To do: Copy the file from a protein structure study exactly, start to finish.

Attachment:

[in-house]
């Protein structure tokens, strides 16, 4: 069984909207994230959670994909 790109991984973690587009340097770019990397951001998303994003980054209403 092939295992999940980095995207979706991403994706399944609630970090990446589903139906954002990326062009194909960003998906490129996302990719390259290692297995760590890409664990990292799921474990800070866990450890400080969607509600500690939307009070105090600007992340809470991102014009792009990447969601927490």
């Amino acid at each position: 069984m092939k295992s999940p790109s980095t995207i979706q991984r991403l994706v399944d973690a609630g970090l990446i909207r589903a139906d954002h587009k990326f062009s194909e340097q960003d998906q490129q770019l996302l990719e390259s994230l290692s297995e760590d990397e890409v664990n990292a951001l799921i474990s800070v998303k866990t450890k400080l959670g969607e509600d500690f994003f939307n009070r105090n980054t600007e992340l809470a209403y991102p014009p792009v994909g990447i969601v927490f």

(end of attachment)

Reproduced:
[in-house]
């Protein structure tokens, strides 16, 4: 069984909207994230959670994909 790109991984973690587009340097770019990397951001998303994003980054209403 092939295992999940980095995207979706991403994706399944609630970090990446589903139906954002990326062009194909960003998906490129996302990719390259290692297995760590890409664990990292799921474990800070866990450890400080969607509600500690939307009070105090600007992340809470991102014009792009990447969601927490």
């Amino acid at each position: 069984m092939k295992s999940p790109s980095t995207i979706q991984r991403l994706v399944d973690a609630g970090l990446i909207r589903a139906d954002h587009k990326f062009s194909e340097q960003d998906q490129q770019l996302l990719e390259s994230l290692s297995e760590d990397e890409v664990n990292a951001l799921i474990s800070v998303k866990t450890k400080l959670g969607e509600d500690f994003f939307n009070r105090n980054t600007e992340l809470a209403y991102p014009p792009v994909g990447i969601v927490f």